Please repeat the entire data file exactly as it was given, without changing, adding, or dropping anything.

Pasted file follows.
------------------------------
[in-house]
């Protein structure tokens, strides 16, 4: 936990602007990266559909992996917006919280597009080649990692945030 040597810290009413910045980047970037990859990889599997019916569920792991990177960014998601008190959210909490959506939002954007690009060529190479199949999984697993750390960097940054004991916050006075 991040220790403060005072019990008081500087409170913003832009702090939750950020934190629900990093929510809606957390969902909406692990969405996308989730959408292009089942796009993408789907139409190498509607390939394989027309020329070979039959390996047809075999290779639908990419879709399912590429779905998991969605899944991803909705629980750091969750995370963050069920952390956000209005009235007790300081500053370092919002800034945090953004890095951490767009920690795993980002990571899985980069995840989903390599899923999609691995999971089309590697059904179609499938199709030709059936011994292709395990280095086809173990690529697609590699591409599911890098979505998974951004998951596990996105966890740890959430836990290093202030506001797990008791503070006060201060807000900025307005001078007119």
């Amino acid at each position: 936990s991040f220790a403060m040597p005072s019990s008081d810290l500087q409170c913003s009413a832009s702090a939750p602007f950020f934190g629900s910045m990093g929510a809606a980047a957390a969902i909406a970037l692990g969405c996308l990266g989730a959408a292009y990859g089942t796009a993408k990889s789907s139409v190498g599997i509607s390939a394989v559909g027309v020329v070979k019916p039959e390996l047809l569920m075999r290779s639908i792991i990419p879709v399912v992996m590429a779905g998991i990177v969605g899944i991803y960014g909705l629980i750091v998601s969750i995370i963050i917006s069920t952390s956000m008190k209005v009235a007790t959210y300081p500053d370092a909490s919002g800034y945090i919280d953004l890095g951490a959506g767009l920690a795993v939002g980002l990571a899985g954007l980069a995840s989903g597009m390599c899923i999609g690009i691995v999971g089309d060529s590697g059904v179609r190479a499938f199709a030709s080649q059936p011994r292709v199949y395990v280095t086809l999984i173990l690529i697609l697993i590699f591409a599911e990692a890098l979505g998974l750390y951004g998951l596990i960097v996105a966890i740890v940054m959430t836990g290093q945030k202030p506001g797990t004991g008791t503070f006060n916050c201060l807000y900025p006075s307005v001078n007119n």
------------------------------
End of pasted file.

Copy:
[in-house]
């Protein structure tokens, strides 16, 4: 936990602007990266559909992996917006919280597009080649990692945030 040597810290009413910045980047970037990859990889599997019916569920792991990177960014998601008190959210909490959506939002954007690009060529190479199949999984697993750390960097940054004991916050006075 991040220790403060005072019990008081500087409170913003832009702090939750950020934190629900990093929510809606957390969902909406692990969405996308989730959408292009089942796009993408789907139409190498509607390939394989027309020329070979039959390996047809075999290779639908990419879709399912590429779905998991969605899944991803909705629980750091969750995370963050069920952390956000209005009235007790300081500053370092919002800034945090953004890095951490767009920690795993980002990571899985980069995840989903390599899923999609691995999971089309590697059904179609499938199709030709059936011994292709395990280095086809173990690529697609590699591409599911890098979505998974951004998951596990996105966890740890959430836990290093202030506001797990008791503070006060201060807000900025307005001078007119």
């Amino acid at each position: 936990s991040f220790a403060m040597p005072s019990s008081d810290l500087q409170c913003s009413a832009s702090a939750p602007f950020f934190g629900s910045m990093g929510a809606a980047a957390a969902i909406a970037l692990g969405c996308l990266g989730a959408a292009y990859g089942t796009a993408k990889s789907s139409v190498g599997i509607s390939a394989v559909g027309v020329v070979k019916p039959e390996l047809l569920m075999r290779s639908i792991i990419p879709v399912v992996m590429a779905g998991i990177v969605g899944i991803y960014g909705l629980i750091v998601s969750i995370i963050i917006s069920t952390s956000m008190k209005v009235a007790t959210y300081p500053d370092a909490s919002g800034y945090i919280d953004l890095g951490a959506g767009l920690a795993v939002g980002l990571a899985g954007l980069a995840s989903g597009m390599c899923i999609g690009i691995v999971g089309d060529s590697g059904v179609r190479a499938f199709a030709s080649q059936p011994r292709v199949y395990v280095t086809l999984i173990l690529i697609l697993i590699f591409a599911e990692a890098l979505g998974l750390y951004g998951l596990i960097v996105a966890i740890v940054m959430t836990g290093q945030k202030p506001g797990t004991g008791t503070f006060n916050c201060l807000y900025p006075s307005v001078n007119n």